The Chandra space observatory of the POT has revealed for the first time the emission of X-rays from the planet Uranus, which may help scientists to learn more about this enigmatic giant ice planet in our solar system.
Uranus is the seventh planet from the Sun and has two sets of rings around its equator. The planet, which is four times the diameter of Earth, turns on its side, making it different from all other planets in the solar system. Since Voyager 2 was the only spacecraft to fly across Uranus, astronomers currently rely on telescopes much closer to Earth, such as Chandra and Hubble, to learn about this cold, distant planet that is made up almost entirely of hydrogen. and helium.
In the new study, The researchers used observations of Chandra taken on Uranus in 2002 and then again in 2017.. They saw clear X-ray detection from the first observation, recently analyzed, and a possible X-ray flash in those obtained fifteen years later.
What could cause Uranus to emit X-rays? The answer: mainly the sun. Astronomers have observed that both Jupiter and Saturn scatter X-ray light emitted from the Sun, similar to how Earth’s atmosphere scatters light from the Sun. Sun. While the authors of the new Uranus study initially expected that most of the detected X-rays would also be scattering, there are tantalizing indications that at least one other X-ray source is present. If further observations confirm this, it could have interesting implications for understanding Uranus.
One possibility is that the rings of Uranus are producing X-rays themselves, which is the case with the rings of Saturn.. Uranus is surrounded by charged particles like electrons and protons in its close space environment. If these energetic particles collide with the rings, they could cause the rings to glow in X-rays. Another possibility is that at least some of the X-rays come from auroras on Uranus., a phenomenon that has previously been observed on this planet at other wavelengths.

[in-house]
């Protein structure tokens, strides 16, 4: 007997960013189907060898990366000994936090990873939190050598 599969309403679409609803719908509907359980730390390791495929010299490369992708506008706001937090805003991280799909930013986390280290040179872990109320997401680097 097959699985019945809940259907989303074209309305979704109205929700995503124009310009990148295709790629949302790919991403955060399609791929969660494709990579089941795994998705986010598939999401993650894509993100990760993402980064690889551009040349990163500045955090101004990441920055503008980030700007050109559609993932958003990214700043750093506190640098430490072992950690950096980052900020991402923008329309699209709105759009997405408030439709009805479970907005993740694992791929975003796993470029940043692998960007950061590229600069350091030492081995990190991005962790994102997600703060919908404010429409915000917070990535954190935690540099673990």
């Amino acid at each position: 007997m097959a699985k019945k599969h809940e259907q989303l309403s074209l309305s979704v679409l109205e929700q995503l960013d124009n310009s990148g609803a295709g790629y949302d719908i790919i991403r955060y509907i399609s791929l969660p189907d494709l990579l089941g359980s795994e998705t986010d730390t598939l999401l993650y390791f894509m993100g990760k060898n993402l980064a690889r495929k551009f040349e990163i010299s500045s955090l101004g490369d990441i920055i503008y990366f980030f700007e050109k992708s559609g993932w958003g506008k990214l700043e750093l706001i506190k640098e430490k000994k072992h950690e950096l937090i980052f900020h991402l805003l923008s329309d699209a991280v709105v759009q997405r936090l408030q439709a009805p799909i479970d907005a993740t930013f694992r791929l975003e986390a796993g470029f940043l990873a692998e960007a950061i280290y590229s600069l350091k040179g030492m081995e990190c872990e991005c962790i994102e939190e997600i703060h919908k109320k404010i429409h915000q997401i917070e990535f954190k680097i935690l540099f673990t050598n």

On Earth, we can see colored light shows in the sky called auroras, which occur when high-energy particles interact with the atmosphere. X-rays are emitted in Earth’s auroras, produced by energetic electrons after they travel through the planet’s magnetic field lines to its poles and are slowed down by the atmosphere. Jupiter also has auroras. X-rays from Jupiter’s auroras come from two sources: electrons that travel along magnetic field lines, as on Earth, and positively charged atoms and molecules that rain down on Jupiter’s polar regions. However, scientists are less certain about the causes of the auroras on Uranus. Chandra observations can help uncover this mystery, reports the Chandra Observatory on its website.
Uranus is an especially interesting target for X-ray observations due to the unusual orientations of its spin axis and its magnetic field. While the axes of rotation and magnetic field of the other planets in the solar system are almost perpendicular to the plane of their orbit, the axis of rotation of Uranus is almost parallel to its path around the Sun. Furthermore, while Uranus is tilted on its side , its magnetic field is tilted a different amount and displaced from the center of the planet. This can make your auroras unusually complex and variable. Determining the sources of Uranus’s X-rays It could help astronomers better understand how more exotic objects in space, such as growing black holes and neutron stars, emit X-rays.